But from today onwards, as we move forward, will this relationship be emotional, as it was at times—and you’ve heard us all in the past many years; will this relationship be emotional or will this relationship be more mature? This relationship has already grown mature. We recognize the United States’ interests in Afghanistan and the region, and the United States recognizes that Afghanistan is a good old entity there and has a life of its own, has a law of its own, has a social context of its own. And within that social context, Afghanistan will move forward in partnership with America and also in partnership with the other countries of NATO that have helped us in the past many years.

Will Afghanistan, beyond 2014, be a country that you can visit as tourists? Yes, it will be. Will Afghanistan suffer the consequences of terrorism? It might, on occasions. Will the peace process work? Yes, it will. Will the peace process take us back to times where the Afghan woman could not go to work? No. Will we keep our progress and the achievements of the past ten years, in spite of the peace, in spite of the return of Taliban to the Afghan social and political life? Yes. And this assurance is important today, to give through this forum where the Afghan Women’s Council was created many years ago, that Afghanistan will have peace, but that peace with the Taliban will not drive us away from the gains that we have made. Rather, those gains will definitely be consolidated and those gains will remain with the Afghan people.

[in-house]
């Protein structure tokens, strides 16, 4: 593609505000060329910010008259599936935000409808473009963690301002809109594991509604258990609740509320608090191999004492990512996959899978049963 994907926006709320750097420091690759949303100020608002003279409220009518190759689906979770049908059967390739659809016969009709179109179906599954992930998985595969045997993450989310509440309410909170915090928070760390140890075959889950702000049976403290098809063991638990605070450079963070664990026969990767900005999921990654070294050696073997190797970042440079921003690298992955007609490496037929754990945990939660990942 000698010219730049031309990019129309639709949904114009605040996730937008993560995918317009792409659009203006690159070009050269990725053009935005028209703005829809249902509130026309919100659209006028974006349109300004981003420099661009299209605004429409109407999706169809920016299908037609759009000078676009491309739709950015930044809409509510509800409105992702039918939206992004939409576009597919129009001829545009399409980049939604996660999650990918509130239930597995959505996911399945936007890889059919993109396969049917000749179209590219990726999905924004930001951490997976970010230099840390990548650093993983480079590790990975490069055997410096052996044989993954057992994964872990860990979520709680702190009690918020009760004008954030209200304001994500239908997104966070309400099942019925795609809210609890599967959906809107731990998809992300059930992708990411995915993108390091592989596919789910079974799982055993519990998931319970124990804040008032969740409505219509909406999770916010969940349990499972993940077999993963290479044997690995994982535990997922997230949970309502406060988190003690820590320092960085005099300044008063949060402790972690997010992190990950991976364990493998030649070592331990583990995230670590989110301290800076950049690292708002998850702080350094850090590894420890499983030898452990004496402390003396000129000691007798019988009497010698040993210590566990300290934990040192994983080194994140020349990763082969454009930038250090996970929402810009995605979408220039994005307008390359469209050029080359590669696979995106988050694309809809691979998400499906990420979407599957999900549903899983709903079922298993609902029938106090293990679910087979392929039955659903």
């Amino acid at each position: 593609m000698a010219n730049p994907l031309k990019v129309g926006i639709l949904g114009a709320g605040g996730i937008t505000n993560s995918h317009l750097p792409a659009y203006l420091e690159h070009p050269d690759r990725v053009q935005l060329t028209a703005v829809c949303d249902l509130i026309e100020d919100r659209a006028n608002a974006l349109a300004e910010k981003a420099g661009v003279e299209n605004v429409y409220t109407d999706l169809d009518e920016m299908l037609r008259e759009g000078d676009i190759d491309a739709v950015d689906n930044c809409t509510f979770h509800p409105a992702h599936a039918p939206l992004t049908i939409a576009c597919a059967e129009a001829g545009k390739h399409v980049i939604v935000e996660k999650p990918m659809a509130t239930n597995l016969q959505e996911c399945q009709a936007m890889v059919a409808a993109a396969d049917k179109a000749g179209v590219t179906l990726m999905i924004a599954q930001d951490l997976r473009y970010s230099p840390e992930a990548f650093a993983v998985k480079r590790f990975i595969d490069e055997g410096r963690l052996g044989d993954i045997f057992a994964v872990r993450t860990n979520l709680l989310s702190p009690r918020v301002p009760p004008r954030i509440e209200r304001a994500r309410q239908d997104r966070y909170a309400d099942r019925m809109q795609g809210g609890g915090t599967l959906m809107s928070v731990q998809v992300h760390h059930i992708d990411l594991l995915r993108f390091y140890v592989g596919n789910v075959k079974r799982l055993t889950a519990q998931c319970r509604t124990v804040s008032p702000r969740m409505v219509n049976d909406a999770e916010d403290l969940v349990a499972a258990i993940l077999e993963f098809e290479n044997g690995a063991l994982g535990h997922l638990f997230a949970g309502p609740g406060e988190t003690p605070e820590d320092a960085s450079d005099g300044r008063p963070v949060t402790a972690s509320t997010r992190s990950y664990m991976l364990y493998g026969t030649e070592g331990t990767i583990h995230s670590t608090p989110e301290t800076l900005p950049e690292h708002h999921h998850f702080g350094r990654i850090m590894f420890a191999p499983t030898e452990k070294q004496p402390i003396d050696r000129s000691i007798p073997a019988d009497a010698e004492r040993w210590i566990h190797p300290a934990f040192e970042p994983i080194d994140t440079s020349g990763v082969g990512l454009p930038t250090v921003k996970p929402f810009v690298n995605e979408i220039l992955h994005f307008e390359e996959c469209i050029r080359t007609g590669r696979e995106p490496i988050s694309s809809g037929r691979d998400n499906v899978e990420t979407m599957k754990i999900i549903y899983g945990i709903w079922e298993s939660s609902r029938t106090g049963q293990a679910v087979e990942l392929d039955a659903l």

Today, as I’m talking to you, Afghanistan has a standing army and police of 350,000 people. Afghanistan has a banking sector. Afghanistan has a strong agriculture. You’ve all heard of pomegranates—they come from Afghanistan. You’ve all heard of grapes—they come from Afghanistan, the ones that come from Afghanistan; I know you have them in California as well.

So, ladies and gentlemen, there is a country in Afghanistan. Just like here in America. Just like in the rest of the world. There are weddings and wedding halls. There is music. There’s cars honking. There are buses. There are donkey-driven carts. There are—there is life. There is society. This society is as lively and moving forward as any other society. And it is this that I would like you to remember when you think of Afghanistan: a country of 5,000 years’ history, at least; a country that has produced thinkers, philosophers, poets; a country that has had a good past; a country like all other countries, has also suffered in its history. And I can tell you that the most recent period of the suffering of the Afghan history is behind us.

A new period is beginning—has already begun—and that new period will be consolidated with 2014 coming, where your sons and daughters will no longer be burdened protecting Afghanistan, where the Afghan sons and daughters will take the mantle and will move forward.

We will have plenty more to do. And that plenty more can best be described by Frost. “The woods are lovely, dark and deep, but I have promises to keep, and miles to go before I sleep,” and miles to go before we sleep in Afghanistan.

Thank you very, very much, ladies and gentlemen.

Speech by President Hamid Karzai to Inaugural Session of the Fourth Legislative Year of the Afghan Parliament (March 7, 2013)